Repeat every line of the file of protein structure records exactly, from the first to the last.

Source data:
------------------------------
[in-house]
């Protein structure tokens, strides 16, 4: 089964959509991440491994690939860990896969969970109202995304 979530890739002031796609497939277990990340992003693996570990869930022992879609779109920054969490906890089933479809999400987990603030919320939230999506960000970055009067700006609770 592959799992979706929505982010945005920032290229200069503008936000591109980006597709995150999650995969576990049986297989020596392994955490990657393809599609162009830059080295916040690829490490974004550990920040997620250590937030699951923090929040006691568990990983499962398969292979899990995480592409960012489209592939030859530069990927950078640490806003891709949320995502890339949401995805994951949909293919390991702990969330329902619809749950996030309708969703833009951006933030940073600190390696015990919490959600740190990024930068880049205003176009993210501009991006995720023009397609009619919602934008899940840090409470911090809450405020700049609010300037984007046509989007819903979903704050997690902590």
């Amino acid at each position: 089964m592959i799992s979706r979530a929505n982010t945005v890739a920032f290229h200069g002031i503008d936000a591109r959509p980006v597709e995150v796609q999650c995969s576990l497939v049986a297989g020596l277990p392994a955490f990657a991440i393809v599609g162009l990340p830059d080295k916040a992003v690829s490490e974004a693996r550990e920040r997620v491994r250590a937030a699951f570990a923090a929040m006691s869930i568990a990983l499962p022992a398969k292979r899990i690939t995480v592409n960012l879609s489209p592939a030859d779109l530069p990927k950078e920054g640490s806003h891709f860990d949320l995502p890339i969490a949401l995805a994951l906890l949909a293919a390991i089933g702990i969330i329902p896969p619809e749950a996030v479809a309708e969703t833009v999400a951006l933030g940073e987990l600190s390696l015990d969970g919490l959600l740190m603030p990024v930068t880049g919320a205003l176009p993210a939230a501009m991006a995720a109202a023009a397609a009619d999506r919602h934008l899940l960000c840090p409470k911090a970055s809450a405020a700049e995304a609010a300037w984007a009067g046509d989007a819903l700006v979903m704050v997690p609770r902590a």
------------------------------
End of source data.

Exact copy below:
[in-house]
């Protein structure tokens, strides 16, 4: 089964959509991440491994690939860990896969969970109202995304 979530890739002031796609497939277990990340992003693996570990869930022992879609779109920054969490906890089933479809999400987990603030919320939230999506960000970055009067700006609770 592959799992979706929505982010945005920032290229200069503008936000591109980006597709995150999650995969576990049986297989020596392994955490990657393809599609162009830059080295916040690829490490974004550990920040997620250590937030699951923090929040006691568990990983499962398969292979899990995480592409960012489209592939030859530069990927950078640490806003891709949320995502890339949401995805994951949909293919390991702990969330329902619809749950996030309708969703833009951006933030940073600190390696015990919490959600740190990024930068880049205003176009993210501009991006995720023009397609009619919602934008899940840090409470911090809450405020700049609010300037984007046509989007819903979903704050997690902590």
């Amino acid at each position: 089964m592959i799992s979706r979530a929505n982010t945005v890739a920032f290229h200069g002031i503008d936000a591109r959509p980006v597709e995150v796609q999650c995969s576990l497939v049986a297989g020596l277990p392994a955490f990657a991440i393809v599609g162009l990340p830059d080295k916040a992003v690829s490490e974004a693996r550990e920040r997620v491994r250590a937030a699951f570990a923090a929040m006691s869930i568990a990983l499962p022992a398969k292979r899990i690939t995480v592409n960012l879609s489209p592939a030859d779109l530069p990927k950078e920054g640490s806003h891709f860990d949320l995502p890339i969490a949401l995805a994951l906890l949909a293919a390991i089933g702990i969330i329902p896969p619809e749950a996030v479809a309708e969703t833009v999400a951006l933030g940073e987990l600190s390696l015990d969970g919490l959600l740190m603030p990024v930068t880049g919320a205003l176009p993210a939230a501009m991006a995720a109202a023009a397609a009619d999506r919602h934008l899940l960000c840090p409470k911090a970055s809450a405020a700049e995304a609010a300037w984007a009067g046509d989007a819903l700006v979903m704050v997690p609770r902590a």